Determining the accuracy of colorimetric pH testing compared to potentiometric methods
Allan, Derek (author)
British Columbia Institute of Technology
School of Health Sciences
Heacock, Helen (Advisor)
Background: Bacterial growth in foods can be prevented by applying various controls to the food product, including adjusting the acidity of the food. Research has indicated that a pH level of 4.6 or lower will be effective to prevent most bacterial growth. In order to verify this level has been achieved pH test strips (colorimetric) or a digital calibrated pH meter (potentiometric) can be used. This study attempted to quantify the degree of accuracy that pH test strips have compared to the calibrated pH meter. Method: MColorpHastTM pH indicator strips with a pH range of 0-14 were tested against a calibrated Extech pH100 meter. In this study 40 samples of rice were acidified to varying levels. Each sample was measured with both colorimetric and potentiometric method. Results were compared to determine the level of accuracy of the pH test strips. As well, test strips were used to measure pH in a variety of different coloured preserves. Results: A two-tailed test showed that there was a statistically significant difference between the readings from the pH test strips and the digital pH meter (P=0.0003). Conclusion: Based on the results, it can be concluded that both methods of measurement are not equally accurate. A calibrated pH meter will give more accurate readings of pH levels and should be used in most cases to confirm food safety with a high degree of confidence. In testing dark coloured jellies and preserves, pH test strips should not be relied on as they will be stained by the food, making the colorimetric reading difficult to determine accurately.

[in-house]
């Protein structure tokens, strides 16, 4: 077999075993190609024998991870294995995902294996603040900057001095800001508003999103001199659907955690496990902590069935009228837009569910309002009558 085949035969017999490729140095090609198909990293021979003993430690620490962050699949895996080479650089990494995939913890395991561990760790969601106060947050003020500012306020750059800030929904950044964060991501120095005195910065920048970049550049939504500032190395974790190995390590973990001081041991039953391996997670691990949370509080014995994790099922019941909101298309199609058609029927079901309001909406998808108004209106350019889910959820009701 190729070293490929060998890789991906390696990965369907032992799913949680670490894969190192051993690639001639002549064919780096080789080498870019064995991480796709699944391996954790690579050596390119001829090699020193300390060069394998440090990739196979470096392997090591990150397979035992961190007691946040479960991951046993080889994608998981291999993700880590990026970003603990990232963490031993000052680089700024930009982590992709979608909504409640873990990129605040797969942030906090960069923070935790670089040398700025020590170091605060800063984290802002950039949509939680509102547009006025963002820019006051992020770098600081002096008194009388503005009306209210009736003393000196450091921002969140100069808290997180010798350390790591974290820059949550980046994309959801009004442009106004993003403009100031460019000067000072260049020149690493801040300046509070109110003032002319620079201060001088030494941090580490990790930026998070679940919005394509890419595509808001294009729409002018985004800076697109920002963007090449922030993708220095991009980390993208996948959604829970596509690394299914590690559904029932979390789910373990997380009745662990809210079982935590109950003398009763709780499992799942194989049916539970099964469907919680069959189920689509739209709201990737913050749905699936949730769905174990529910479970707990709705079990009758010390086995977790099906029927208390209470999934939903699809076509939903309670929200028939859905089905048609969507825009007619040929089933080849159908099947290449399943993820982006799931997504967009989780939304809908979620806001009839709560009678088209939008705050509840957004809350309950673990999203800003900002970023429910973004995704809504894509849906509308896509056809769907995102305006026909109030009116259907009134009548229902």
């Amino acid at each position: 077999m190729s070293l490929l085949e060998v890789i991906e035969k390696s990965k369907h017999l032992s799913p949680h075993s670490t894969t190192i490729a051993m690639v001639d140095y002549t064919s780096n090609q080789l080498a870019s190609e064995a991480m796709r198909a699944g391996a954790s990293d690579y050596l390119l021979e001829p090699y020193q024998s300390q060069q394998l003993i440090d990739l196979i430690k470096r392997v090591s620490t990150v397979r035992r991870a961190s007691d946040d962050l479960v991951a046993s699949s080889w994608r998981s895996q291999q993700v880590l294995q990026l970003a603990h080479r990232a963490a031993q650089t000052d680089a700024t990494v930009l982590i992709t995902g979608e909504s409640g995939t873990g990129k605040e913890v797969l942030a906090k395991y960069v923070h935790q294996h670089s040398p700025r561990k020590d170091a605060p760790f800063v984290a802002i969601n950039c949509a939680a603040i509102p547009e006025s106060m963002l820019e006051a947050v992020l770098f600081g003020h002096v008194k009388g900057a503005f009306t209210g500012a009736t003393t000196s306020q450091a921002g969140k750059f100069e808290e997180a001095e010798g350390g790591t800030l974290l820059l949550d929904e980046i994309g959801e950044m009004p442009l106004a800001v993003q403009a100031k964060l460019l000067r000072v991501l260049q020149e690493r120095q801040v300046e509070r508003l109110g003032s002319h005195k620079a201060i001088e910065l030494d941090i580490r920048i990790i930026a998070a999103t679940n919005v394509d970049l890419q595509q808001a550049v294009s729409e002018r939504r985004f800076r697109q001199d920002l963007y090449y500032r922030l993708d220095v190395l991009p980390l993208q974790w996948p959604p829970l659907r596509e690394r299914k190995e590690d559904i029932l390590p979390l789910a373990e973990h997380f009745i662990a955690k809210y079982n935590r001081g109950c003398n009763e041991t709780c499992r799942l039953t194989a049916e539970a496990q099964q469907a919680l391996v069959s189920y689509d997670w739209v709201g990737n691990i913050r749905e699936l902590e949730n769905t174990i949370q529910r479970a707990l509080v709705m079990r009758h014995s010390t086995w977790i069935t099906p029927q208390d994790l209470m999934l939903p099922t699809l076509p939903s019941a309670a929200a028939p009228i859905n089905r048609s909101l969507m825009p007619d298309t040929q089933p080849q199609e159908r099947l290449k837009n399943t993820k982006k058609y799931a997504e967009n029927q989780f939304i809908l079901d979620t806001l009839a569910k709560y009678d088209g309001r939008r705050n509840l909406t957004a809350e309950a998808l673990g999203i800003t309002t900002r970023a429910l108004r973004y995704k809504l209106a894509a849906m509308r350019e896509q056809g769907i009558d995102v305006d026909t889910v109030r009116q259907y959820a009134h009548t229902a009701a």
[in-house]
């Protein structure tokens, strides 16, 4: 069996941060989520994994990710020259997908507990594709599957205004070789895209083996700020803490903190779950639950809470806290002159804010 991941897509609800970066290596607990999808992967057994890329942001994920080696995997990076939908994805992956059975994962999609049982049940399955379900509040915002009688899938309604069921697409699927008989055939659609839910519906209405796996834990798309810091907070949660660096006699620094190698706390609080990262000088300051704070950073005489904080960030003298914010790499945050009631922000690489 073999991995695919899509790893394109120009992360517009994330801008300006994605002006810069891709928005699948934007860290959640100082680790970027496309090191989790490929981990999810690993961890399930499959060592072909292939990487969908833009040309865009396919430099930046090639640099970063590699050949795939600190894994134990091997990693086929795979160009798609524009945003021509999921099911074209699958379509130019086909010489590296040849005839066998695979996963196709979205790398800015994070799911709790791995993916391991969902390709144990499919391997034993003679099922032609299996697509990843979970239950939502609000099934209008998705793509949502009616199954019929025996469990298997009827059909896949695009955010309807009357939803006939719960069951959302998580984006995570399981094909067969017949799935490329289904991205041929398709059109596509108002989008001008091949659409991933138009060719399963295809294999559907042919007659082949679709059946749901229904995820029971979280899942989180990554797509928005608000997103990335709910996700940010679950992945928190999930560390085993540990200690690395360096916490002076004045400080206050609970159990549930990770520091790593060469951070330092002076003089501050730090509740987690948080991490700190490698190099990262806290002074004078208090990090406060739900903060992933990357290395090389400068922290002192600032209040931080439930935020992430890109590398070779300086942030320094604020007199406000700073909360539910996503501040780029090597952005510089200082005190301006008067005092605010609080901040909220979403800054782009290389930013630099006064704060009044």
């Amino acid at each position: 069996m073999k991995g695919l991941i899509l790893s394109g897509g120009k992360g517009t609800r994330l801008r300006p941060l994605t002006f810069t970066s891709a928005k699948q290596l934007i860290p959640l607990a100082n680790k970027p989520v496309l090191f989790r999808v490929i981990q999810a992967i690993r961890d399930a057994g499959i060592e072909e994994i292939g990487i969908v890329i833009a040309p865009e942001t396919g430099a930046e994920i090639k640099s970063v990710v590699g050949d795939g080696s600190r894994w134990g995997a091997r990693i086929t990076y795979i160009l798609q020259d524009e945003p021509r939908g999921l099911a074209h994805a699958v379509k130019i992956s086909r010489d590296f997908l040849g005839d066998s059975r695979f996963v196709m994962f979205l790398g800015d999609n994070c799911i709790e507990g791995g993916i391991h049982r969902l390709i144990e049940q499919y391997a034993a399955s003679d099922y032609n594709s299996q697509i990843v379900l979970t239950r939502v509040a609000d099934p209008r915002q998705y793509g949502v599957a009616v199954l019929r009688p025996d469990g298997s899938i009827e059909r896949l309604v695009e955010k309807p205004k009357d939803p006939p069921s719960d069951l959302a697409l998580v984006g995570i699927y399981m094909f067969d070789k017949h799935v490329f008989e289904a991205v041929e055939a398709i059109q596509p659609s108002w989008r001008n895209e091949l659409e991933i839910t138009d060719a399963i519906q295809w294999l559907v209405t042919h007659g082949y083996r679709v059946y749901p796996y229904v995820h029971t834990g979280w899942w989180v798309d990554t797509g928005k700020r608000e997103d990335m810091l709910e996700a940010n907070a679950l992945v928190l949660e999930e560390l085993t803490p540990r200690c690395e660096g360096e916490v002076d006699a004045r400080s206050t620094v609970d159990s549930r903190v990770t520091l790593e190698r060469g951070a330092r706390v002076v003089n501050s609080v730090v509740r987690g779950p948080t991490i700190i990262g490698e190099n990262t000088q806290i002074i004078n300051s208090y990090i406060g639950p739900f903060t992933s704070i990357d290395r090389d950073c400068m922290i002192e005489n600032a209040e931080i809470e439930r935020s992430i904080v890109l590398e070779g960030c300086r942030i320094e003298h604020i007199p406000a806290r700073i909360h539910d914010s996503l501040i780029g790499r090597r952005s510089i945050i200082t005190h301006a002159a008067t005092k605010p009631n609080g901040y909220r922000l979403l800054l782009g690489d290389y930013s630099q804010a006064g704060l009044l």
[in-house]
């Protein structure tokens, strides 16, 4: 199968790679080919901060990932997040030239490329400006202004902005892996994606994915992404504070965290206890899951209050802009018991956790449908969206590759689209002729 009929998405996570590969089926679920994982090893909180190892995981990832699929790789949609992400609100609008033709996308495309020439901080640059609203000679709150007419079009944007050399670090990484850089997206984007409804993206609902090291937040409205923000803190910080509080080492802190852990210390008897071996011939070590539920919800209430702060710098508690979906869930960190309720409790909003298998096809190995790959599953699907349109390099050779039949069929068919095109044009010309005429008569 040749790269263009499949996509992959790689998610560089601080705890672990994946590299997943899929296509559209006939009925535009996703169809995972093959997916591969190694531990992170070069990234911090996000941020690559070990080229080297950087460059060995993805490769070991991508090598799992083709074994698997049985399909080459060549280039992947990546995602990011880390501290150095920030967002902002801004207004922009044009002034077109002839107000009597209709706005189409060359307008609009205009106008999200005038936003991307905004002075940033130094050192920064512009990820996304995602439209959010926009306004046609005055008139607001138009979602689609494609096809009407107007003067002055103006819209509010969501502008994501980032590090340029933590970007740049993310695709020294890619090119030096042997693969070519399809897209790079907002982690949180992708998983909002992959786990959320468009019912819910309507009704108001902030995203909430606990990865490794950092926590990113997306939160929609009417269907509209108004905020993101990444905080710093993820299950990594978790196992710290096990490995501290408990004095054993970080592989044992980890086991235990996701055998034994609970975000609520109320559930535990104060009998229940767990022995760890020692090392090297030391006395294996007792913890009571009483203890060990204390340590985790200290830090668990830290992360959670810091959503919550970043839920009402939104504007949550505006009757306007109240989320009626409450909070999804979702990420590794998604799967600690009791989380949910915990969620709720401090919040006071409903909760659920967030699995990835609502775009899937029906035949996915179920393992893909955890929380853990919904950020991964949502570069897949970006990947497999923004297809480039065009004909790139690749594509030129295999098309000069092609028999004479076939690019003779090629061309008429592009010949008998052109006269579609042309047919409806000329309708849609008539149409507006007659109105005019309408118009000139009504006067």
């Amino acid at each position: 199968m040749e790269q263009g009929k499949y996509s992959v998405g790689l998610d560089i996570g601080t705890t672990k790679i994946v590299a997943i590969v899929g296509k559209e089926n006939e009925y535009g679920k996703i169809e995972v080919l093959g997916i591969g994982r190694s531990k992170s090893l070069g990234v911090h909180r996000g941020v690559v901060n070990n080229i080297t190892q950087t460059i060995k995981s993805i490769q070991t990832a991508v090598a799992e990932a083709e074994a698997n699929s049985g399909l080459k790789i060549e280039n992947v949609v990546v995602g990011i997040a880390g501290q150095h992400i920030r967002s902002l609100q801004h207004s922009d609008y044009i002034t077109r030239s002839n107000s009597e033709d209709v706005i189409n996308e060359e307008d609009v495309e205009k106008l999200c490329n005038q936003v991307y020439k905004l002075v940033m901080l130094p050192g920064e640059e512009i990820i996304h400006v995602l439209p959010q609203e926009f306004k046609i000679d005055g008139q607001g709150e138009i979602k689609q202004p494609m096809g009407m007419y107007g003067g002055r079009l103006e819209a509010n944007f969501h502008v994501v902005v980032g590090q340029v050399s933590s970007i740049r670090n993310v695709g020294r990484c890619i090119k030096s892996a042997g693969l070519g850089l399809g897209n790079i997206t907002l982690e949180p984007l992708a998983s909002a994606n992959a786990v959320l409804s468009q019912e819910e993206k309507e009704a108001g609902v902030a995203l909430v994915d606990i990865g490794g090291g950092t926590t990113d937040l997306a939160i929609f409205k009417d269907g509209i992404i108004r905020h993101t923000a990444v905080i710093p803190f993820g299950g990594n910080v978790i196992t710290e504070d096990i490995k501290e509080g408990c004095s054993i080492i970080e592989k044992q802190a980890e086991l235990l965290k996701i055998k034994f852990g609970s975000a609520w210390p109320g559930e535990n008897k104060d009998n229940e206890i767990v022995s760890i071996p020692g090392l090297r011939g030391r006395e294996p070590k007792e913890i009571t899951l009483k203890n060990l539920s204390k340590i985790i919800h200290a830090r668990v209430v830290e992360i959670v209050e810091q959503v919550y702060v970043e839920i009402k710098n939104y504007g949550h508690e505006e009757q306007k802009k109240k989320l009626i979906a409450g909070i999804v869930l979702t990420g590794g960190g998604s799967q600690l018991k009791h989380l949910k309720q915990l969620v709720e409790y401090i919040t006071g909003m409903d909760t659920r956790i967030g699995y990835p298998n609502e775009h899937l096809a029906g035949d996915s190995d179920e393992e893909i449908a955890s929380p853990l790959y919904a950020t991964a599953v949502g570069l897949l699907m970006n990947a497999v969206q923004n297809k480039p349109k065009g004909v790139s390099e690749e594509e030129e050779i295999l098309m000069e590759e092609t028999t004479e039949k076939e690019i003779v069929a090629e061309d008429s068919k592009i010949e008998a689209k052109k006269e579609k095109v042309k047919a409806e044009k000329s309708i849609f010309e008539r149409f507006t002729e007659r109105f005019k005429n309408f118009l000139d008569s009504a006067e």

© Derek Allan 2017. All rights reserved. No part of this work covered by the copyright heron may be reproduced or used in any form or by any means – graphics, electronic, or mechanical including photocopying, taping, or information storage and retrieval systems – without written permission of the author.
Project submitted in partial fulfillment of the requirement for the degree of Bachelor of Technology in Environmental Health, British Columbia Institute of Technology, 2017.